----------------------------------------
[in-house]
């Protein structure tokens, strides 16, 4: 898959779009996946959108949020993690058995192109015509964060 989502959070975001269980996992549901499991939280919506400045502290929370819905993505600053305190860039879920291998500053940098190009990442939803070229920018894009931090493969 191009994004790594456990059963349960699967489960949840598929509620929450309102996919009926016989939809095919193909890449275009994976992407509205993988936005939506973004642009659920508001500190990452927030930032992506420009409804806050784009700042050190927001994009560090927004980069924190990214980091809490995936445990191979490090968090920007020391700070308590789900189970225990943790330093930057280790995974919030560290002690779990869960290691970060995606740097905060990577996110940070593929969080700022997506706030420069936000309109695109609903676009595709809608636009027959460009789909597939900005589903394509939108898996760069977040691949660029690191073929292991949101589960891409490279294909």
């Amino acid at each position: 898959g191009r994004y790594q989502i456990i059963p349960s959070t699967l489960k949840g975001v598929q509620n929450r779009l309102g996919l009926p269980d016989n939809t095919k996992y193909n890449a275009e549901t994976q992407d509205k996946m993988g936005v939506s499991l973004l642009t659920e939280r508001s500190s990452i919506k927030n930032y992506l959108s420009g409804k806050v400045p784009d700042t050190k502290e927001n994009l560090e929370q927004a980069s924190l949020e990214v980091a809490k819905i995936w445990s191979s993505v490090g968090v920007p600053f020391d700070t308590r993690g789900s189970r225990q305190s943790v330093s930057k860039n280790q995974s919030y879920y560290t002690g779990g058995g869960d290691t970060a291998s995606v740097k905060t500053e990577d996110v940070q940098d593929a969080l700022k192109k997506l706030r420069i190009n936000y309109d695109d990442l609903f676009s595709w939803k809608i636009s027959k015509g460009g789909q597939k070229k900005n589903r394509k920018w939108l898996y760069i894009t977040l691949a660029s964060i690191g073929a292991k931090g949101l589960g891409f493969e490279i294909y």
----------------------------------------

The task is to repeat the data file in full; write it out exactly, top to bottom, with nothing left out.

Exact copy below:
[in-house]
């Protein structure tokens, strides 16, 4: 898959779009996946959108949020993690058995192109015509964060 989502959070975001269980996992549901499991939280919506400045502290929370819905993505600053305190860039879920291998500053940098190009990442939803070229920018894009931090493969 191009994004790594456990059963349960699967489960949840598929509620929450309102996919009926016989939809095919193909890449275009994976992407509205993988936005939506973004642009659920508001500190990452927030930032992506420009409804806050784009700042050190927001994009560090927004980069924190990214980091809490995936445990191979490090968090920007020391700070308590789900189970225990943790330093930057280790995974919030560290002690779990869960290691970060995606740097905060990577996110940070593929969080700022997506706030420069936000309109695109609903676009595709809608636009027959460009789909597939900005589903394509939108898996760069977040691949660029690191073929292991949101589960891409490279294909």
């Amino acid at each position: 898959g191009r994004y790594q989502i456990i059963p349960s959070t699967l489960k949840g975001v598929q509620n929450r779009l309102g996919l009926p269980d016989n939809t095919k996992y193909n890449a275009e549901t994976q992407d509205k996946m993988g936005v939506s499991l973004l642009t659920e939280r508001s500190s990452i919506k927030n930032y992506l959108s420009g409804k806050v400045p784009d700042t050190k502290e927001n994009l560090e929370q927004a980069s924190l949020e990214v980091a809490k819905i995936w445990s191979s993505v490090g968090v920007p600053f020391d700070t308590r993690g789900s189970r225990q305190s943790v330093s930057k860039n280790q995974s919030y879920y560290t002690g779990g058995g869960d290691t970060a291998s995606v740097k905060t500053e990577d996110v940070q940098d593929a969080l700022k192109k997506l706030r420069i190009n936000y309109d695109d990442l609903f676009s595709w939803k809608i636009s027959k015509g460009g789909q597939k070229k900005n589903r394509k920018w939108l898996y760069i894009t977040l691949a660029s964060i690191g073929a292991k931090g949101l589960g891409f493969e490279i294909y």